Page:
|Posted on May 22, 2011 at 3:18 PM|
I always find it interesting when different corners of my life all seem to have a confluence around a particular topic at the same time. Recently, many music education and non-profit organizations I'm involved with are entrenched in fund-raising campaigns or in rallying supporters to avoid elimination due to budget cuts. Currently, the following organizations are involved in monetary maneuvers of this sort:
- iSchoolMusic is in the midst of a Kickstarter campaign to raise the funds to make their learning managment system for school performing ensembles completely free to use for anyone.
- The A Cappella Project - Philadelphia, a non-profit promoting contemporary a cappella singing in the greater Philadelphia area, is expanding its educational programming and plans to bring in top-notch contemporary a cappella performers, producers, and educators.
- About a dozen music education-related organizations are currently competing for a shot at a $500,000 grant through the Facebook Chase Community Giving campaign.
- The battle for funding public education continues in Pennsylvania, with many music education programs facing cutbacks. I have been covering these stories under my editorial category on my blog. It has taken grass-roots movements by constituents in the school districts in question to save music programs.
As I watch these organizations using social media to promote their cause and garner support, I find that I am learning quite a lot about what is working and what is falling flat. Here are some of my observations:
Know your supporters: In all of the above cases, organizations with supporters who are emotionally invested in the organization are experiencing more success in getting their followers to spread the word, make a donation, and take action. This graphic Beth Kanter shows the level of engagement for Twitter users in terms of supporting a cause.
This is obvious when one sees the rankings of the various music organizations in the Chase Community Giving race. Five drum and bugle corps organizations are currently in the top 20, determined by the number of votes they have received. Music for All and MENC, however. are distant competitors at 34 and 37 respectively. Why? Part of the reason is that the drum corps have very loyal supporters, most of which are alumni of the corps. The lead organization, Youth Education in the Arts, has a huge following because they sponsor not only The Cadets drum and bugle corps, but also the entire United States Scholastic Band association, composed of hundreds of member bands. There are a few more reasons for their success to this point that I will get into in a moment.
Pre-Campaigning: When round one of the Chase Community Giving ended, all of the aforementioned organizations were awarded $25,000. I am not a part of all of the support networks for all of those organizations, but I am involved specifically in the support networks for both YEA and MENC. Practically the next day after claiming first place, YEA was already getting their ducks in a row to make a run for the $500K. They began pre-selling their followers on supporting the cause, and honestly their "big idea" for the grant is a pretty fantastic idea. Network and cable television are masters of the pre-sell. Disney campaigns their new children's programming a month in advance, so that by the time the show premieres, kids already know the music, the character's names, and so on. Comedy Central pre-sells their celebrity roasts about a month in advance as well. Why? Beacause it works!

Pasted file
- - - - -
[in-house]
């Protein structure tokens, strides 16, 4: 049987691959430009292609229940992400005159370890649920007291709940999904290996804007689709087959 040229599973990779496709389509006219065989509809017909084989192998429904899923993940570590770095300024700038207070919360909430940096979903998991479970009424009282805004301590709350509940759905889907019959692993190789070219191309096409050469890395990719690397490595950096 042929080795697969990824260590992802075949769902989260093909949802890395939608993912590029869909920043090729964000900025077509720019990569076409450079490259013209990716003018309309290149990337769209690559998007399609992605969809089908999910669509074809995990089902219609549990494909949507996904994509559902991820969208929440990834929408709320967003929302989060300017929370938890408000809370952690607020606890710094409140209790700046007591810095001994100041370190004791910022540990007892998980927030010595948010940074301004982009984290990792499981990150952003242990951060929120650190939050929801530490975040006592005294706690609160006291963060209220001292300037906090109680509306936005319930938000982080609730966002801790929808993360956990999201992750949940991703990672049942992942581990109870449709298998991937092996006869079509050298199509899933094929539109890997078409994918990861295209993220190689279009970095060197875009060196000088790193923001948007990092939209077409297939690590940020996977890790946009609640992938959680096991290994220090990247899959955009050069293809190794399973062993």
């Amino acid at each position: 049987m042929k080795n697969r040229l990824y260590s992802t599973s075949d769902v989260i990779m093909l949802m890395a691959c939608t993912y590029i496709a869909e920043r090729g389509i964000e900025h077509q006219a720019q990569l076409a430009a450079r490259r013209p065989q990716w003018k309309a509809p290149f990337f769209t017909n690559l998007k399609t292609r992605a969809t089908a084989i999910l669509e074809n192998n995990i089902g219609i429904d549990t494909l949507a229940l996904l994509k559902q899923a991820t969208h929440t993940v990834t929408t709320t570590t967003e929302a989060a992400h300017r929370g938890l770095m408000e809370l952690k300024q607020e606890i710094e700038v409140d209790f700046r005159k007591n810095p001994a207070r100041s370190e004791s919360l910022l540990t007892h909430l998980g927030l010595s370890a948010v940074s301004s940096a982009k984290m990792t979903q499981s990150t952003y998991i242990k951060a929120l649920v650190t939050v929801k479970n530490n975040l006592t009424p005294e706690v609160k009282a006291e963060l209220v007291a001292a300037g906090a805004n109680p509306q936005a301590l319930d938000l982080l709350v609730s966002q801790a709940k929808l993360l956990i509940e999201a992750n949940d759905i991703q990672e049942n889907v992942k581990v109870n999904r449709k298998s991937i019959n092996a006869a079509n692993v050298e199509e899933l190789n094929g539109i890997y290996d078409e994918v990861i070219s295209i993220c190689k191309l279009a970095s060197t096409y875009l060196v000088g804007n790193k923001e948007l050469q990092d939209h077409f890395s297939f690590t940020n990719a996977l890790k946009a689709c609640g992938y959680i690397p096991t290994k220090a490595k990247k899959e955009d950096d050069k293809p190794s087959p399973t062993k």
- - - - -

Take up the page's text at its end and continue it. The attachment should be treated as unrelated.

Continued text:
Build an Opt-in Support Group on Facebook: One of the things that YEA is doing that is also extremely effective is that they pre-campained by getting loyalists to join two Facebook groups for each of their major support networks: The Cadets Chase $500K and USSBA Chases $550K. Supporters who opt-in are getting regular updates on the campaign along with exclusive content unavailable anywhere else, included protected YouTube videos of The Cadets from spring training. The sheer size and reach of Facebook makes it the most effective place to gather any group for any reason.
Offer Supporters Exclusives: One of the great things about Kickstarter is that built into each fundraising campaign are incentives for people to contribute funds. For this Chase campaign, the supporter commitment is minimal - log in, find their group, click to vote, done. When it comes to contributing money, however, most of us in middle America balk because we get hit up all the time. Offering incentives works, especially if you give something of value to the supporters that costs your organization time and talent without expense, like a digital download of a song or something similar. Make the donors feel special, privelidged. Put their name on something.
I will be interested to see how "the Chase" pans out. If you have any other great ideas about how to fundraise via social media, contact me and share your brilliance.
This article (c) 2011 Thomas J. West. All content on ThomasJWestMusic dot com is licensed under a Creative Contributions Attribution-No Derivative Works 3.0 License. Please contact the author before publishing on or off-line.